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What is Cashmere Scarf? Cashmere Wool

What is Cashmere Scarf? Cashmere Wool
Cashmere wool, usually simply known as cashmere, is a fiber obtained from cashmere goats and other types of goat. Common usage defines the fiber as wool but it is finer and softer than sheep's wool. Some say it is hair, but as seen below, cashmere requires the removal of hair from the wool. The word cashmere is an old spelling ofKashmir, the geographical region in India.

Common usage defines the fiber as wool but it is finer and softer than sheep's wool. Cashmere is finer, stronger, lighter, softer, and approximately three times more insulating than sheep wool.

In the United States, under the U.S. Wool Products Labeling Act of 1939, as amended, (15 U. S. Code Section 68b(a)(6)), a wool or textile product may be labelled as containing cashmere only if the following criteria are met:

  • such wool product is the fine (dehaired) undercoat fibers produced by a cashmere goat (Capra hircus laniger);
  • the average diameter of the fiber of such wool product does not exceed 19 microns; and
  • such wool product does not contain more than 3 percent (by weight) of cashmere fibers with average diameters that exceed 30 microns.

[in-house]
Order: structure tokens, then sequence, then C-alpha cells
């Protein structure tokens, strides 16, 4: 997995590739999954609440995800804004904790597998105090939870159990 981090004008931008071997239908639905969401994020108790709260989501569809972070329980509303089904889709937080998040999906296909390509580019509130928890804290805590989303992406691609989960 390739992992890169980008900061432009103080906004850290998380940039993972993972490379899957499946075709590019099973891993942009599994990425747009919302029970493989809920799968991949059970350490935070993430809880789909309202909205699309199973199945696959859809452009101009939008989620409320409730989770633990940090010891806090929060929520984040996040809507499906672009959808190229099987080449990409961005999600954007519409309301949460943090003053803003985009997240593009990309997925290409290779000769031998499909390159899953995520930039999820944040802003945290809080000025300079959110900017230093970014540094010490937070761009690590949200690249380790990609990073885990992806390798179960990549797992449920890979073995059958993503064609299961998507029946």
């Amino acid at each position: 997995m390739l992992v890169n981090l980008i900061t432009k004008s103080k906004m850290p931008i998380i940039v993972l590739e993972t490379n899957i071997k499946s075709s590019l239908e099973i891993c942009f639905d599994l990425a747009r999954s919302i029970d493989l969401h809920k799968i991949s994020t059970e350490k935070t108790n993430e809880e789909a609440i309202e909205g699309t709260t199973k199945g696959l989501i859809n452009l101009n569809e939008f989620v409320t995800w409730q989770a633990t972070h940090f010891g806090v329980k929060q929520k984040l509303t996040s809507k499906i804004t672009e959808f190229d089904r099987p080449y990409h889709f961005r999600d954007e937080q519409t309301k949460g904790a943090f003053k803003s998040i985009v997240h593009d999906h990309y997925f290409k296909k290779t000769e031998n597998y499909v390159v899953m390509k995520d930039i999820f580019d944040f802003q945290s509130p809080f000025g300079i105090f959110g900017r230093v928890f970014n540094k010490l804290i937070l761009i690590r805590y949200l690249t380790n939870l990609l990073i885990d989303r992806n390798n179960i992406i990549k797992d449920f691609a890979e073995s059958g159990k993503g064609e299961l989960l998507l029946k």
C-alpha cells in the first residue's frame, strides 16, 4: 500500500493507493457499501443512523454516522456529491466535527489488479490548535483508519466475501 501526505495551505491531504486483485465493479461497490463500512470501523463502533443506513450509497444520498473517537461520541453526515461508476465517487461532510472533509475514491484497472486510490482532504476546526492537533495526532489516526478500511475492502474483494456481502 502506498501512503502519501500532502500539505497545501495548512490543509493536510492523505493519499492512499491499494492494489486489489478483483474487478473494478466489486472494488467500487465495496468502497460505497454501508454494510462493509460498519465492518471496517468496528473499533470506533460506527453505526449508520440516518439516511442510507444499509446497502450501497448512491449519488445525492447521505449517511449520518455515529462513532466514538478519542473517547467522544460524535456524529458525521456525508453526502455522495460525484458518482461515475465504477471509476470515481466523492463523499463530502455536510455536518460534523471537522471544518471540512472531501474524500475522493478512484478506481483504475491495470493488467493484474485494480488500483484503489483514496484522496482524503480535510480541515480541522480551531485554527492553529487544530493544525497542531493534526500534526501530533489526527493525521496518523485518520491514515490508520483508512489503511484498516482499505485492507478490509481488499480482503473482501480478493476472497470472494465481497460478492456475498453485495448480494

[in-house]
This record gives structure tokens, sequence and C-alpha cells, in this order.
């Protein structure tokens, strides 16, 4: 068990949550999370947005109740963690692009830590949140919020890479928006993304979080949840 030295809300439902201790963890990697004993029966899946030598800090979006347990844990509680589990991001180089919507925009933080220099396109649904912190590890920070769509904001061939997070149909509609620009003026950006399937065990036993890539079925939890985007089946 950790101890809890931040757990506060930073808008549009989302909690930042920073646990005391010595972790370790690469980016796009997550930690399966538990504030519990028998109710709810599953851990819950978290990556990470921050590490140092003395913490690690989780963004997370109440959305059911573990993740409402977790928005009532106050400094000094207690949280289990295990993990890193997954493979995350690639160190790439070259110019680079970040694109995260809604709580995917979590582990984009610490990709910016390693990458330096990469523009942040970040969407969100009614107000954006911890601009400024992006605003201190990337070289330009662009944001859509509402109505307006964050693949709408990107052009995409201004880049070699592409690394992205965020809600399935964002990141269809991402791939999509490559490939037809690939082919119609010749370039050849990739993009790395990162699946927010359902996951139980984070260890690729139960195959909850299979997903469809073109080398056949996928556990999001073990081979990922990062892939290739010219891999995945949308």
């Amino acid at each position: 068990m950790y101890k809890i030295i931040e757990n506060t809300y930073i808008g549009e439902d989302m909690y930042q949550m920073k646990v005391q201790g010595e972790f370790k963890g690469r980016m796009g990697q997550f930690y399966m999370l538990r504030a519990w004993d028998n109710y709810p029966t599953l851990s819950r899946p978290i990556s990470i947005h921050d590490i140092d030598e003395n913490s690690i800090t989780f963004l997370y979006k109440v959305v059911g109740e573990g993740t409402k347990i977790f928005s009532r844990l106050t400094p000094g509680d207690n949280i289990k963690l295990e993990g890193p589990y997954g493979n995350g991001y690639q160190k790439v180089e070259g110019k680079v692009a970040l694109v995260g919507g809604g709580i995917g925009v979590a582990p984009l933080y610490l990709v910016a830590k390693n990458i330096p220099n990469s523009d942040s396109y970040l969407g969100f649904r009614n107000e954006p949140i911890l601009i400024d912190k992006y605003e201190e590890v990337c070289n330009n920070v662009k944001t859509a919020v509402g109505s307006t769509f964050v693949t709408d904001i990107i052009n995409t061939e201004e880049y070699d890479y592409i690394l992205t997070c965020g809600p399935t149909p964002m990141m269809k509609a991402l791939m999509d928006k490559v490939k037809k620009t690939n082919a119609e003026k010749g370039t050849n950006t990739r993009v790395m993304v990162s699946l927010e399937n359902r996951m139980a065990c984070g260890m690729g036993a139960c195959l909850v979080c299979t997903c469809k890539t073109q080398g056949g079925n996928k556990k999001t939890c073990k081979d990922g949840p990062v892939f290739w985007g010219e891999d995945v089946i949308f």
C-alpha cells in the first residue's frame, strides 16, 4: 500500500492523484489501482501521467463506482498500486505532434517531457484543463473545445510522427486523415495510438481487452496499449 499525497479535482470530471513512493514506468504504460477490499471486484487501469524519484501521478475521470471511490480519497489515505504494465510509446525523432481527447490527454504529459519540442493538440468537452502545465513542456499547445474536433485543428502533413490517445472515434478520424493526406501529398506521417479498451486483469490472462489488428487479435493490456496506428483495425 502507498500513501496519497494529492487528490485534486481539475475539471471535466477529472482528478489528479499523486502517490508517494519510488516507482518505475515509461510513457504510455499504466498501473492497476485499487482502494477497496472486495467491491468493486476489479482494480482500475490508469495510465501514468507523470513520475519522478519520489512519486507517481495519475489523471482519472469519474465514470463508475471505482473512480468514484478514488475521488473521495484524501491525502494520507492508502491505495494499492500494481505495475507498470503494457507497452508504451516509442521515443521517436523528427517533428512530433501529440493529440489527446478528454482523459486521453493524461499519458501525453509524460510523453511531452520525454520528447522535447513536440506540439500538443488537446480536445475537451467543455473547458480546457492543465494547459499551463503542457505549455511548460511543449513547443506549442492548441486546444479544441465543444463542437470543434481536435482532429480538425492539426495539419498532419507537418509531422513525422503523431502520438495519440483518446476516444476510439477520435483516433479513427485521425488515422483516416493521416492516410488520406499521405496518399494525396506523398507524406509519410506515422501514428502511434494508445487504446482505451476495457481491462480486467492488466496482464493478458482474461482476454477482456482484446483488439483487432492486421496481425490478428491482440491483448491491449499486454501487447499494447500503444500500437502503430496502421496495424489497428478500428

• The average fiber diameter may be subject to a coefficient of variation around the mean that shall not exceed 24 percent.

Production

China has become the largest producer of raw cashmere, estimated at 10,000 metric tons (in hair) per year. Mongolia follows with 7,400 tons (in hair) as of 2014, while Afghanistan, Iran, Turkey, Kyrgyzstan and other Central Asian republics produce lesser amounts. The annual world clip is estimated to be between 15,000 and 20,000 tons (13,605 and 18,140 tonnes) (in hair). Pure cashmere, resulting from removing animal grease, dirt and coarse hairs from the fleece, is estimated at about 6,500 tons (5,895 tonnes). Ultra-fine Cashmere or Pashmina is still produced by communities in Indian Kashmir but its rarity and high price, along with political instability in the region, make it very hard to source and to regulate quality. It is estimated that on average yearly production per goat is 150 grams (0.33 lb).

Pure cashmere can be dyed and spun into yarns and knitted into jumpers (sweaters), hats, gloves, socks and other clothing, or woven into fabrics then cut and assembled into garments such as outer coats, jackets, trousers (pants), pajamas, scarves, blankets, and other items. Fabric and garment producers in Scotland, Italy, and Japan have long been known as market leaders.

In the United States, the town of Uxbridge, Massachusetts, was an incubator for the cashmere wool industry. It had the first power looms for woolens and the first manufacture of "satinets". Capron Mill had the first power looms, in 1820. It burned on July 21, 2007, in the Bernat Mill fire.


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Source:

https://en.wikipedia.org/wiki/Cashmere_wool

https://www.sallyhouseoffashion.com/collections/acccessories/scarves/cashmere-scarves



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